Saturday 16 December 2017

Celebrity Crushes: The lust list for women who really should know better

Barlow or Nadal? Merlin or Prince Arthur? Why are grown women admitting to fantasy crushes, asks Kathryn Flett

Gary Barlow. Photo: Getty Images
Gary Barlow. Photo: Getty Images
Tennis star Rafael Nadal as the 'face' of Armani jeans.
James Franco
Hugh Jackman

Kathryn Flett

I'm not particularly pursed of lip and po of face; however, when I spotted a recent tweet in my Saturday-night timeline from a married forty-whatever (possibly wine-fuelled) professional mother of two expressing her pleasure at the prospect of doing something frankly unprintable with Gary Barlow, my first thought was: "Urgh, TMI."

The moment was made even less savoury by the fact that the lady tweeter had already mentioned that her husband was sitting beside her.

And while I don't know if he live-tweets his way through The X Factor, would he ever express an interest in acquainting himself in a similarly intimate fashion (verily, I am coming over properly J Austen) with Tulisa or Kelly or even (because there's no accounting for taste) Kitty?

Hmm, I'm taking a wild guess at "No, of course not".

Unless he had an even more perverse desire to look like a knuckle-dragger, he wouldn't dare. I can't claim to be entirely unguilty of a little light public appreciation of the opposite sex, though I like to think that this manifests itself in an appropriately mature manner, especially when I've remembered to take the HRT.

The closest that I've probably come (stop it . . . ) to a public perv-fest is when I was tweeting about Hugh Jackman on the Jonathan Ross Show being "everything that's good about Australia".

And, okay, yes, I confess that I did (in a moment of distraction) once tweet about Rafa Nadal at Wimbledon freshening up between games ("Rafa. Kit off. Now"). I seem to recall, however, that this was a mere technical fact, a public service announcement, if you will.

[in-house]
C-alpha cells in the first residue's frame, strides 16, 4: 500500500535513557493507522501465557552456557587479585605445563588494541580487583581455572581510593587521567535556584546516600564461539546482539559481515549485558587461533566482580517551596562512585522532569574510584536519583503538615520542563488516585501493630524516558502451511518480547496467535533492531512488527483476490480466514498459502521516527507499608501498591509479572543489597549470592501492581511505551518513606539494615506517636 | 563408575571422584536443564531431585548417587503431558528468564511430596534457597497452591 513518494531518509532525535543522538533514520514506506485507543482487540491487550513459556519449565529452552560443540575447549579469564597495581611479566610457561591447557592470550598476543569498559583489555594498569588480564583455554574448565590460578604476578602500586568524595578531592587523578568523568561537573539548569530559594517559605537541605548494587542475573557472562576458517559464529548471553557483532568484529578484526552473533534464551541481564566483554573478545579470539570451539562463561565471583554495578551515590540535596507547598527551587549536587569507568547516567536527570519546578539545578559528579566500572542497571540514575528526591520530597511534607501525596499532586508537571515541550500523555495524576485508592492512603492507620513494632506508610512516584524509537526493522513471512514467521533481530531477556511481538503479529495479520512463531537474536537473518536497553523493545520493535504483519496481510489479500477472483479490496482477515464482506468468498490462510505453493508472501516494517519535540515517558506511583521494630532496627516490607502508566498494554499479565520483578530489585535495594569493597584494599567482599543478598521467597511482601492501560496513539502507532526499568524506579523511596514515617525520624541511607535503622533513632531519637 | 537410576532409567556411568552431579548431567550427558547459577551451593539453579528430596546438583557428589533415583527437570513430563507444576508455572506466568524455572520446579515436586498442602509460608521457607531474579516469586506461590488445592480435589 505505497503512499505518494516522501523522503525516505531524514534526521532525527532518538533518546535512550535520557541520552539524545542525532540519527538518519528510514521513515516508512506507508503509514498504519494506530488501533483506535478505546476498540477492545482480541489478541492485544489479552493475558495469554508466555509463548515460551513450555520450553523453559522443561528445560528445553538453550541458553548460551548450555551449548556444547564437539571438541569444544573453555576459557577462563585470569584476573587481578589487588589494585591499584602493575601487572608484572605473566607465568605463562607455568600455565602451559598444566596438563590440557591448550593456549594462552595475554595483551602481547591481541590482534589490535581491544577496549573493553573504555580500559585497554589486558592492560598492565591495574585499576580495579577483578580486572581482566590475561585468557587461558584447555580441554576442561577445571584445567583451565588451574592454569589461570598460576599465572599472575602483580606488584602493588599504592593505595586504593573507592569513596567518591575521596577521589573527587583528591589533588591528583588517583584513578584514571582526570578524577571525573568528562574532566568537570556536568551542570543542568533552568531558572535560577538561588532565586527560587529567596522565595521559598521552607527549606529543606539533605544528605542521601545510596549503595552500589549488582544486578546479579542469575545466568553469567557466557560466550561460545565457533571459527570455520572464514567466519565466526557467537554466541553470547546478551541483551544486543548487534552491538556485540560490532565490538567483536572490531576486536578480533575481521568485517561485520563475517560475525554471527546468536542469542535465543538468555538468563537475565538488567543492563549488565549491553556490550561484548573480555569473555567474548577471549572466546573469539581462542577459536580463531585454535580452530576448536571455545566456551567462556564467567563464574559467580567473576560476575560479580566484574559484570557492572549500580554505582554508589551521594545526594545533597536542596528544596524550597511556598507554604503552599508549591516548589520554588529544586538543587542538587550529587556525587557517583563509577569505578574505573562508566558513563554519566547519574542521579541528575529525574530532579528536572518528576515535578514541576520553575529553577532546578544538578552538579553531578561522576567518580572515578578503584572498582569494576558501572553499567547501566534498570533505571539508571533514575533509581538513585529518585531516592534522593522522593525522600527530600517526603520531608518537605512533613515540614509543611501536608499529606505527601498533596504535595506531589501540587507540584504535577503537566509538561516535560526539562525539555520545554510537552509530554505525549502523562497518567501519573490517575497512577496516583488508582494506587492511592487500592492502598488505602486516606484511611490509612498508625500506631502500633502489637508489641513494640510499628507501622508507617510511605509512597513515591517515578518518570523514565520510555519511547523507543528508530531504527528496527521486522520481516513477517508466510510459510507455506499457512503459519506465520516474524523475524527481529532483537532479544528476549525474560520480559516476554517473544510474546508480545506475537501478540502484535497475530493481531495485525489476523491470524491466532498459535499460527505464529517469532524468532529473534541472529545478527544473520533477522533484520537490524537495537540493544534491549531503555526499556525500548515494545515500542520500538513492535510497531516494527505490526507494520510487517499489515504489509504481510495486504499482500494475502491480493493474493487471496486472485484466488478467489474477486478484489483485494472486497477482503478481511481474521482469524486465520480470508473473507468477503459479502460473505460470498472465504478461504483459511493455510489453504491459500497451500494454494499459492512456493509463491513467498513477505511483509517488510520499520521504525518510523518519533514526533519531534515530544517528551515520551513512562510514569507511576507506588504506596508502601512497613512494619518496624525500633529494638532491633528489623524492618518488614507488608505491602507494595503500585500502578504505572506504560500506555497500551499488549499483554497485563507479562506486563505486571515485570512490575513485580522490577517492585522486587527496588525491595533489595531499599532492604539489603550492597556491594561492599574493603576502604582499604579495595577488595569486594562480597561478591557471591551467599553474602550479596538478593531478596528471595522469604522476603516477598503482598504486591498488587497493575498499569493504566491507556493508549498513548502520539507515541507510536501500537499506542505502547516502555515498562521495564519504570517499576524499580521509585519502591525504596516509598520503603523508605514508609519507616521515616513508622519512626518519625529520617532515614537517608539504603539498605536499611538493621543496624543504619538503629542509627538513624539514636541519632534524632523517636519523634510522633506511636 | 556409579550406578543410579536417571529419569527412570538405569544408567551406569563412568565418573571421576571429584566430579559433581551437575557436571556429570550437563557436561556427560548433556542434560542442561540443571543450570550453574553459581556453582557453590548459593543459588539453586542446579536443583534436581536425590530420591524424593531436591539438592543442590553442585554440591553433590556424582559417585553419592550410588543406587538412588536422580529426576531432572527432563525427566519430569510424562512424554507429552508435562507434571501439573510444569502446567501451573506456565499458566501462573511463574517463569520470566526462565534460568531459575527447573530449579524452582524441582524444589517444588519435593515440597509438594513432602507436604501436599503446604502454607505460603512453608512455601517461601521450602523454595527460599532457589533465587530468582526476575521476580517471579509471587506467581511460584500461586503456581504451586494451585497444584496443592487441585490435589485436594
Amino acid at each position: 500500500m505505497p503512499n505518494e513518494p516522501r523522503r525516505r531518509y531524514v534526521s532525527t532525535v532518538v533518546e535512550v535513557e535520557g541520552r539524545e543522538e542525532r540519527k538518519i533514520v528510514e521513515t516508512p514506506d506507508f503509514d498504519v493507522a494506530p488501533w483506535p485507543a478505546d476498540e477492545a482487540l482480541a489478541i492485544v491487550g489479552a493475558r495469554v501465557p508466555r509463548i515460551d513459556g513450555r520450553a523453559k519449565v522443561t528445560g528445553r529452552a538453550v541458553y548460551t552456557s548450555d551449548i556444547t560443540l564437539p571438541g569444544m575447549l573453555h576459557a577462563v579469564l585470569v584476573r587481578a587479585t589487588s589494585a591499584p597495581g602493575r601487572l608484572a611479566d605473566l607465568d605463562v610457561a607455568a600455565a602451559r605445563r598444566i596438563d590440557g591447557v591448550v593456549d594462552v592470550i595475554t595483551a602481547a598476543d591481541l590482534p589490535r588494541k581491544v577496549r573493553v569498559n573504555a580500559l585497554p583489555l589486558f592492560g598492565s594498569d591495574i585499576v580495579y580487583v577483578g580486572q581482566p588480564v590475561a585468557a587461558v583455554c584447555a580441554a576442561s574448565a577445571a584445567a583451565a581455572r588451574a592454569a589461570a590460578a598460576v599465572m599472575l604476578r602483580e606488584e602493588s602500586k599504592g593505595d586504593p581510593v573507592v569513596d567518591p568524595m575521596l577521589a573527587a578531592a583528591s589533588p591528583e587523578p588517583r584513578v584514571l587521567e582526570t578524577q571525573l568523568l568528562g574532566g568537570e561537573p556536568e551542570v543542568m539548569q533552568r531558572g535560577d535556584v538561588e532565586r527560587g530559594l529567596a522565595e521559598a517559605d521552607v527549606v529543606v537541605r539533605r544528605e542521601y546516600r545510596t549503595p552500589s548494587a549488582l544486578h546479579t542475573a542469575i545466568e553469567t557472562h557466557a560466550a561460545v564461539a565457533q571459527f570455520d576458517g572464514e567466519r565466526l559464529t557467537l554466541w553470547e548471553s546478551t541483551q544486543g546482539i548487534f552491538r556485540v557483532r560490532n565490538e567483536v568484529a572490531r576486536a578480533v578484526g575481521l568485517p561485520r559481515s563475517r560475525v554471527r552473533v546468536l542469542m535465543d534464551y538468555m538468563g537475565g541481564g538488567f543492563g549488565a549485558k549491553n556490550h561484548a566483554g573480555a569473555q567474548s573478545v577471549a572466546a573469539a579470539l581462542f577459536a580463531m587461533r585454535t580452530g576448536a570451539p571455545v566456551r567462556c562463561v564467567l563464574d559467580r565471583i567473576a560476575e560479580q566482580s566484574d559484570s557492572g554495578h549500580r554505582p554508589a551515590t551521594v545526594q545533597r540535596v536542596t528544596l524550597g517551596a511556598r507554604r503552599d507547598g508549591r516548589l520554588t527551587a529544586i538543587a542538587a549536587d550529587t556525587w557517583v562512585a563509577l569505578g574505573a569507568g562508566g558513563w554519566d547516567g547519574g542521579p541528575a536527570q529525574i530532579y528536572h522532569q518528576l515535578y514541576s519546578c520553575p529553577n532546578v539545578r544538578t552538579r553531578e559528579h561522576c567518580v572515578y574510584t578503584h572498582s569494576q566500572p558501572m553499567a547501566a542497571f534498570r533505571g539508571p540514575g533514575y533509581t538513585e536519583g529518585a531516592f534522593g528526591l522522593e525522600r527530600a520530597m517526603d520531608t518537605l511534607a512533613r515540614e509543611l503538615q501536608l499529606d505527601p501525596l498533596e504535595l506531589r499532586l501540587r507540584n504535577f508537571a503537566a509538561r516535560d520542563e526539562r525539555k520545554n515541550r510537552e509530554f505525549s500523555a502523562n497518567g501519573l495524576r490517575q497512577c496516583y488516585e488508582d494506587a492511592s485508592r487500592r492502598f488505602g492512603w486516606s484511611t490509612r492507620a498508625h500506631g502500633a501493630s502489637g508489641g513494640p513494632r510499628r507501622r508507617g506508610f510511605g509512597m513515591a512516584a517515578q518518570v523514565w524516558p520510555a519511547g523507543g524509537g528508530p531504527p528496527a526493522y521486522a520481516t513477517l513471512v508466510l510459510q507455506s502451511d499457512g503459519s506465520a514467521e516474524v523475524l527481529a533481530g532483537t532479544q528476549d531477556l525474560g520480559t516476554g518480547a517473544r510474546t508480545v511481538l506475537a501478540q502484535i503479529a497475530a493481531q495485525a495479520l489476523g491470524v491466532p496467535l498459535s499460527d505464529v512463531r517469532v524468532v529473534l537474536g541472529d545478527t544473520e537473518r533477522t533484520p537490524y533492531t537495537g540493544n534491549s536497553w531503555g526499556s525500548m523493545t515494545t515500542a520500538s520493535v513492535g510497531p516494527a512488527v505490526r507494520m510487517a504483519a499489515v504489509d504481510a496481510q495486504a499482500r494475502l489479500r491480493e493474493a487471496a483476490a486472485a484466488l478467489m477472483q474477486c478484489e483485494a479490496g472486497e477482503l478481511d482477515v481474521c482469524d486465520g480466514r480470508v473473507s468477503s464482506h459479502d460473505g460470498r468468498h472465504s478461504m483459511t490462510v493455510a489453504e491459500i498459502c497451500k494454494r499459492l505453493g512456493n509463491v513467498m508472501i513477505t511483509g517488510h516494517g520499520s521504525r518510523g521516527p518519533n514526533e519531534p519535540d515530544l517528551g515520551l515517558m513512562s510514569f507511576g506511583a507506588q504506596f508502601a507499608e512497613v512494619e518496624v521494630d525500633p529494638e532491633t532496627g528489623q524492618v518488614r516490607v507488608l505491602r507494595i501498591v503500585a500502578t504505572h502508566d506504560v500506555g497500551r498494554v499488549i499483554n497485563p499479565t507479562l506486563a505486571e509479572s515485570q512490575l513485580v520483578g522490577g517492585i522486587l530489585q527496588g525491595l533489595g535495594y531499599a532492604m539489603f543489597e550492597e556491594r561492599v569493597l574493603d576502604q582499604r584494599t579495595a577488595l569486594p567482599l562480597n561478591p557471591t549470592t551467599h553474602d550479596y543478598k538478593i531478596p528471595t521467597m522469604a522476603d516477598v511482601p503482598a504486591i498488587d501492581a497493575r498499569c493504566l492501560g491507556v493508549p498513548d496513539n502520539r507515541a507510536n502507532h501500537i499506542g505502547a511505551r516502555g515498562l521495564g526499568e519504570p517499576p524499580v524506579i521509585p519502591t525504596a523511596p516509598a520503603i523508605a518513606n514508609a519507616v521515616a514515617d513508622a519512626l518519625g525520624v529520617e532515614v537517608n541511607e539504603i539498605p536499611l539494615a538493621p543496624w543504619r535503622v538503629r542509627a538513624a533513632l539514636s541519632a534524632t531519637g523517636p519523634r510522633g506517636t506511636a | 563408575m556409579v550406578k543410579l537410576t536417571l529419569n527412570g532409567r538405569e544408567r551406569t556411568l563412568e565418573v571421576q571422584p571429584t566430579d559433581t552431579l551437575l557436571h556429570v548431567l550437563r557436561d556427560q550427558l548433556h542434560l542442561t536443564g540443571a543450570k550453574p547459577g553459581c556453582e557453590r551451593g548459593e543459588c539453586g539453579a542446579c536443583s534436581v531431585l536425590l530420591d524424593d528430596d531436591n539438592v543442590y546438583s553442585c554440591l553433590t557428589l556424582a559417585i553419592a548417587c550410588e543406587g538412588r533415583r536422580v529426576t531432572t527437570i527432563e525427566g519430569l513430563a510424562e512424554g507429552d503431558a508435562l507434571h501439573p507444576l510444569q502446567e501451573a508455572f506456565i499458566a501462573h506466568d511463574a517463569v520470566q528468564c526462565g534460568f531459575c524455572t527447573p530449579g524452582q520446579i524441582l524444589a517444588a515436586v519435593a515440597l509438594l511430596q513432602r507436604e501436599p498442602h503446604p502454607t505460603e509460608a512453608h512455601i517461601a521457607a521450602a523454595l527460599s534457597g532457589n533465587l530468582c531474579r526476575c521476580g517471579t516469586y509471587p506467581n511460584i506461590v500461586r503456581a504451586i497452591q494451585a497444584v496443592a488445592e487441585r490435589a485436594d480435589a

I am not a big fan of anybody expressing sexual preferences in a public forum, honest, but now that we "chicks" come over all righteous and indignant if "blokes" display overt bloke-ishness, it seems somewhat ironic that we think it amusingly post-fem to start doing precisely the stuff that blokes are no longer allowed to do.

So when did such imitation become evolution?

While women may remain woefully under-represented in the nation's boardrooms and on the Mock the Week panel, over on the interwebnet it is increasingly hard to avoid the raging "phwoars" of ladies of a certain age slobbering over those with a different chromosomal arrangement.

Whether it's boy bands on The X Factor or indeed judges (actually make that judge, Louis is not inspiring a whole lot of lust from anybody except the unwell) World Cup rugby players, Dan Stevens as Matthew Crawley from Downton (though only in uniform, which somehow compensates for the weak chin) or a selection of Hollywood hotties (James Franco, for example, born in 1978, mostly appreciated by women born c 1955-70), it appears to be cool for women to metaphorically hop up and down on their internet scaffolding wolf-whistling.

I recently found myself following a thread on about the new series of Merlin, which started off as a celebration of quality children's TV and somehow inexplicably evolved into a perv-fest about Prince Arthur's arse.

Funnily enough, the other day, in a spirit of irony, my exceptionally unbloke-ish bloke (whom I've never heard say anything more phwoar about a woman than "she's very attractive") reduced me to near hysteria by executing a masculine two-handed gesture that was previously fashionable roughly about the time that Stealers Wheel were still 'Stuck In The Middle With You'.

To appreciate this gesture better, place your left hand in the crook of your extended right arm, then jerk your right arm upwards, as if to imitate a speedy erection, and accessorise with a phwoar-like gurn.

To express this successfully via modern electronic media, I have also devised a helpful emoticon: ]-/ I very much look forward to discovering that this has been deployed in a spirit of irony by ladies of many ages while they tweet their way through this weekend's double bill of The (se)X Factor.

Sadly, however, I shall be busy elsewhere, needlepointing by candlelight while listening to a Brahms lullaby . . . though also unable to resist pointing out that had I been hanging in Hamburg in 1853, I'd have attempted a little light orchestral stalking, the better to persuade Johannes "Hottie" B to let me sit on his symphonies. And that's probably just a bit wrong, isn't it?

Something for the weekend...

Irish Independent

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